A packed annual summit of the Digital Television Group, the industry association with responsibility for receiver standards in the United Kingdom, has been considering the future of hybrid broadcast and broadband services. Notably absent was any representation from YouView, the long-promised platform that has yet to launch, although it was suggested that could now be planned for 14 May. The DTG is meanwhile moving ahead with its own hybrid television taskforce and the BBC is renewing its interest in the red button.

“We all know that connected TV will be a game changer,” said David Docherty, the chairman of the DTG, announcing the new Hybrid TV Taskforce. Having skilfully navigated the politics of YouView, the DTG is continuing to build on available open standards to establish a horizontal market for all receiver manufacturers, feeding enhancements into international standards bodies to support harmonisation and interoperability.

Simon Gauntlett, editor of the D-Book, which profiles the specifications for digital terrestrial television receivers in the United Kingdom, spoke of the plans for the next phase of development. This will include support for an enhanced programme guide, based on TV Anytime, which will allow scrolling back seven days, allow links to trailers or web sites, and support a remote booking mechanism for digital video recorders, signalled in the broadcast stream.

All of which continues to question remaining rationale for YouView, which was notably not represented at this summit. A year previously, Richard Halton of YouView had suggested that “successful launches are worth the wait”. It seems that we must still wait and see, while many of the innovations promised by YouView are either already available elsewhere or will be simply rolled into future receiver specifications.

Ilse Howling, the managing director of Freeview, suggesting the need for evolution rather than revolution, argued that the most important player in the discussion is the consumer. She defended the importance of free to air television and the need to ensure that hybrid technologies are not used as a smokescreen to erode the concept of free television, literally at the expense of ordinary people.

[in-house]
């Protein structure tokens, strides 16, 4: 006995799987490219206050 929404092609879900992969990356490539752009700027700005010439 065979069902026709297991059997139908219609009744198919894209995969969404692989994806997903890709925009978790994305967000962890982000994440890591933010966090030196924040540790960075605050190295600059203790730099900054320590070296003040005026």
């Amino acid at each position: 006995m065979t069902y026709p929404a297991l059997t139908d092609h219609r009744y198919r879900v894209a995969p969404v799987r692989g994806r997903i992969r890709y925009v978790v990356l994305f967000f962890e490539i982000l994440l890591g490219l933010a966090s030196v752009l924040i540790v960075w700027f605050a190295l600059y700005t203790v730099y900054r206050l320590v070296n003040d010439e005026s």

Freeview is going from strength to strength, now in 20 million homes, as digital switchover nears completion. It is now standard in a new generation of high-definition receivers being sold in the United Kingdom. Of 4.4 million Freeview HD receivers sold, some 2.7 million are in smart screens that are already capable of being connected to the internet.

Richard Bullwinkle of Rovi suggested that only around 35% of conectable televisions are actually connected in the United Kingdom, compared to over 70% in the United States and around 50% on average worldwide.

Paul Szucs from Sony spoke on behalf of the Open IPTV Forum, a broad based industry association which has pioneered the development of open standards for internet protocol television and has extended these to cater for services delivered over the top of the open internet.

Klaus Illgner-Fehns , the managing director of IRT, the Institut für Rundfunktechnik, reminded delegates of the success of the HbbTV approach, already deployed in France, Germany and Spain, with a number of other countries investigating the potential of the standard. He also spoke of the seamless user experience of simply pressing the red button on the remote.

The red button was originally a British innovation, pioneered by Sky but then promoted by the BBC as a standard call to action across all digital television platforms.

Daniel Danker, the general manager for the BBC iPlayer, spoke of a renewed focus on the red button. Although it had fallen out of favour at the BBC, an estimated 19 million people a month use it, mainly to access digital text services, a quarter of them never using BBC online. Now it seems the BBC is rediscovering the red button and plans to use it to link to connected television services.

Emma Barnett, the digital media editor of the Daily Telegraph, let slip she had heard that YouView would finally launch on 14 May. That would be exactly three months after the last date that had been suggested, although there has been no word from YouView since September 2011, when it was said to be “on track to launch in early 2012”.

Nigel Walley of Decipher, talked of technology push driving supply side innovation with little thought of the consumer. He described launching YouView as yet another free to air brand as “an utter nonsense” that would lead to further consumer confusion. He also said that while the BBC iPlayer has done an amazing job, the imposition of its own navigational paradigm on other operator services could result in a really poor user experience.

Given the technical focus of much of the discussion, the concern for the viewer was welcome. The overall message was that it should be easier to connect television to the internet and that services must be simple to use. Ironically it seems that broadcasters may be rediscovering the red button as the key to connected, smart, interactive television. In a world of smart phones and tablets without so many buttons, that may not be such a smart move.